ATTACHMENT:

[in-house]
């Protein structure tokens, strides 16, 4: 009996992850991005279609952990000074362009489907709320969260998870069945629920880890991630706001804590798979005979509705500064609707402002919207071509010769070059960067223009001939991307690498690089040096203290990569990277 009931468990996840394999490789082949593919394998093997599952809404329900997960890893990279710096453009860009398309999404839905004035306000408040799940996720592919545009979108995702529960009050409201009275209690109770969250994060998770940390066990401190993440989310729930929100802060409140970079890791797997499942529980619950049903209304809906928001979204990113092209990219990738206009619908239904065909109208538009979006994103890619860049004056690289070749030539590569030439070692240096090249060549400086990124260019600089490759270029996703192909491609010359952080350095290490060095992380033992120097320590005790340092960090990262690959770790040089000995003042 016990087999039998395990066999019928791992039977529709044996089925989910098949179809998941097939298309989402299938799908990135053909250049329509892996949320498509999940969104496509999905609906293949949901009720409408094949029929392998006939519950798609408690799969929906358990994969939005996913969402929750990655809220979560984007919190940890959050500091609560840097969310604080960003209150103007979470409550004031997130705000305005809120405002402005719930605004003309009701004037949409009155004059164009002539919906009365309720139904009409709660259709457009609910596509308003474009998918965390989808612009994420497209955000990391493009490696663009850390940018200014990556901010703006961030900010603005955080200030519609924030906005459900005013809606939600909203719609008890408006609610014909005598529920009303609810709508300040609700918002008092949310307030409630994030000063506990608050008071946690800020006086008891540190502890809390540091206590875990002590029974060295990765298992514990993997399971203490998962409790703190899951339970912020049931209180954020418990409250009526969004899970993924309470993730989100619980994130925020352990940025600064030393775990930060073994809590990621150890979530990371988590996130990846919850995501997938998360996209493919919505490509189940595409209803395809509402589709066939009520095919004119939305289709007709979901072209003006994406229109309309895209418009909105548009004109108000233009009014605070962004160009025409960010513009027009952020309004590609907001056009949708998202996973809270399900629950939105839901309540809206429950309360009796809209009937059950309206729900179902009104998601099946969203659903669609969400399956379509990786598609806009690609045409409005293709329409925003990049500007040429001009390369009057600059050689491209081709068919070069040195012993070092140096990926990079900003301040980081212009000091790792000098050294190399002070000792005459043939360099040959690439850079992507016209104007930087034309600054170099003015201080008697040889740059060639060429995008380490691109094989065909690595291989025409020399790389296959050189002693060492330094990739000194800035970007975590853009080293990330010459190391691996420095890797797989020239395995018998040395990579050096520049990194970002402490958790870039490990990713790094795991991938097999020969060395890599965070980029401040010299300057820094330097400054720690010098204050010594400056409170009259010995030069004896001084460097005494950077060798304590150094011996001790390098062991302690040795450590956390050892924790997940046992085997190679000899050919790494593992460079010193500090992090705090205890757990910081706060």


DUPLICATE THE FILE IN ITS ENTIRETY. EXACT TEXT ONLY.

[in-house]
């Protein structure tokens, strides 16, 4: 009996992850991005279609952990000074362009489907709320969260998870069945629920880890991630706001804590798979005979509705500064609707402002919207071509010769070059960067223009001939991307690498690089040096203290990569990277 009931468990996840394999490789082949593919394998093997599952809404329900997960890893990279710096453009860009398309999404839905004035306000408040799940996720592919545009979108995702529960009050409201009275209690109770969250994060998770940390066990401190993440989310729930929100802060409140970079890791797997499942529980619950049903209304809906928001979204990113092209990219990738206009619908239904065909109208538009979006994103890619860049004056690289070749030539590569030439070692240096090249060549400086990124260019600089490759270029996703192909491609010359952080350095290490060095992380033992120097320590005790340092960090990262690959770790040089000995003042 016990087999039998395990066999019928791992039977529709044996089925989910098949179809998941097939298309989402299938799908990135053909250049329509892996949320498509999940969104496509999905609906293949949901009720409408094949029929392998006939519950798609408690799969929906358990994969939005996913969402929750990655809220979560984007919190940890959050500091609560840097969310604080960003209150103007979470409550004031997130705000305005809120405002402005719930605004003309009701004037949409009155004059164009002539919906009365309720139904009409709660259709457009609910596509308003474009998918965390989808612009994420497209955000990391493009490696663009850390940018200014990556901010703006961030900010603005955080200030519609924030906005459900005013809606939600909203719609008890408006609610014909005598529920009303609810709508300040609700918002008092949310307030409630994030000063506990608050008071946690800020006086008891540190502890809390540091206590875990002590029974060295990765298992514990993997399971203490998962409790703190899951339970912020049931209180954020418990409250009526969004899970993924309470993730989100619980994130925020352990940025600064030393775990930060073994809590990621150890979530990371988590996130990846919850995501997938998360996209493919919505490509189940595409209803395809509402589709066939009520095919004119939305289709007709979901072209003006994406229109309309895209418009909105548009004109108000233009009014605070962004160009025409960010513009027009952020309004590609907001056009949708998202996973809270399900629950939105839901309540809206429950309360009796809209009937059950309206729900179902009104998601099946969203659903669609969400399956379509990786598609806009690609045409409005293709329409925003990049500007040429001009390369009057600059050689491209081709068919070069040195012993070092140096990926990079900003301040980081212009000091790792000098050294190399002070000792005459043939360099040959690439850079992507016209104007930087034309600054170099003015201080008697040889740059060639060429995008380490691109094989065909690595291989025409020399790389296959050189002693060492330094990739000194800035970007975590853009080293990330010459190391691996420095890797797989020239395995018998040395990579050096520049990194970002402490958790870039490990990713790094795991991938097999020969060395890599965070980029401040010299300057820094330097400054720690010098204050010594400056409170009259010995030069004896001084460097005494950077060798304590150094011996001790390098062991302690040795450590956390050892924790997940046992085997190679000899050919790494593992460079010193500090992090705090205890757990910081706060």